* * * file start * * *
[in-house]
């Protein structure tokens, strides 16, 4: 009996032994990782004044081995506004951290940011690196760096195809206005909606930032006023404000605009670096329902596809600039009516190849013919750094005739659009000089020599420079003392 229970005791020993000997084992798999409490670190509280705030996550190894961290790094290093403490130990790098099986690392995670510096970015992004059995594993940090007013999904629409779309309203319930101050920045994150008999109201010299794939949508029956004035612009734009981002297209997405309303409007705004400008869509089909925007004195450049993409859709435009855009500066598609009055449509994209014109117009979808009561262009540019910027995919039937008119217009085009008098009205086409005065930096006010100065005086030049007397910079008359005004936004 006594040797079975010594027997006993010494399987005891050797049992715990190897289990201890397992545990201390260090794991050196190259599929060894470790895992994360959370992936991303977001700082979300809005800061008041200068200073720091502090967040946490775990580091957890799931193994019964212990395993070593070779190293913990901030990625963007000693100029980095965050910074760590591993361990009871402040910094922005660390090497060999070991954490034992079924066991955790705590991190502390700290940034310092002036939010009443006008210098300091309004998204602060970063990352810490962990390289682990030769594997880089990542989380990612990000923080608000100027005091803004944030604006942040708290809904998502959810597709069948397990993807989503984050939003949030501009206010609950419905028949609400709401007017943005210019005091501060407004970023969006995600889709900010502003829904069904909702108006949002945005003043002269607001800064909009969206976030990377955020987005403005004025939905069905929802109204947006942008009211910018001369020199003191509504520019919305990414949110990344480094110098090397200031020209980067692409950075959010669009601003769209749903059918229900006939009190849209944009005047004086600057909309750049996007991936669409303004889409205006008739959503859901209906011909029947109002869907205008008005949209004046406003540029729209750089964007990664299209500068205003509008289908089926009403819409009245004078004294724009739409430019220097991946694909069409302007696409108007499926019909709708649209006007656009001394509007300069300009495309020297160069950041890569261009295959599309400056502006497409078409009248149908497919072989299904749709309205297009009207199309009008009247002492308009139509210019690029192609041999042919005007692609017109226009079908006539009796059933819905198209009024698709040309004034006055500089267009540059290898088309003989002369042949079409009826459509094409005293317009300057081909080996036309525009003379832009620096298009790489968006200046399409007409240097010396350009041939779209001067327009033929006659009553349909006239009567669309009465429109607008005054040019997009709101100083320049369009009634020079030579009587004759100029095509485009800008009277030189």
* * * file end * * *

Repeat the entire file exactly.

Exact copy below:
[in-house]
């Protein structure tokens, strides 16, 4: 009996032994990782004044081995506004951290940011690196760096195809206005909606930032006023404000605009670096329902596809600039009516190849013919750094005739659009000089020599420079003392 229970005791020993000997084992798999409490670190509280705030996550190894961290790094290093403490130990790098099986690392995670510096970015992004059995594993940090007013999904629409779309309203319930101050920045994150008999109201010299794939949508029956004035612009734009981002297209997405309303409007705004400008869509089909925007004195450049993409859709435009855009500066598609009055449509994209014109117009979808009561262009540019910027995919039937008119217009085009008098009205086409005065930096006010100065005086030049007397910079008359005004936004 006594040797079975010594027997006993010494399987005891050797049992715990190897289990201890397992545990201390260090794991050196190259599929060894470790895992994360959370992936991303977001700082979300809005800061008041200068200073720091502090967040946490775990580091957890799931193994019964212990395993070593070779190293913990901030990625963007000693100029980095965050910074760590591993361990009871402040910094922005660390090497060999070991954490034992079924066991955790705590991190502390700290940034310092002036939010009443006008210098300091309004998204602060970063990352810490962990390289682990030769594997880089990542989380990612990000923080608000100027005091803004944030604006942040708290809904998502959810597709069948397990993807989503984050939003949030501009206010609950419905028949609400709401007017943005210019005091501060407004970023969006995600889709900010502003829904069904909702108006949002945005003043002269607001800064909009969206976030990377955020987005403005004025939905069905929802109204947006942008009211910018001369020199003191509504520019919305990414949110990344480094110098090397200031020209980067692409950075959010669009601003769209749903059918229900006939009190849209944009005047004086600057909309750049996007991936669409303004889409205006008739959503859901209906011909029947109002869907205008008005949209004046406003540029729209750089964007990664299209500068205003509008289908089926009403819409009245004078004294724009739409430019220097991946694909069409302007696409108007499926019909709708649209006007656009001394509007300069300009495309020297160069950041890569261009295959599309400056502006497409078409009248149908497919072989299904749709309205297009009207199309009008009247002492308009139509210019690029192609041999042919005007692609017109226009079908006539009796059933819905198209009024698709040309004034006055500089267009540059290898088309003989002369042949079409009826459509094409005293317009300057081909080996036309525009003379832009620096298009790489968006200046399409007409240097010396350009041939779209001067327009033929006659009553349909006239009567669309009465429109607008005054040019997009709101100083320049369009009634020079030579009587004759100029095509485009800008009277030189």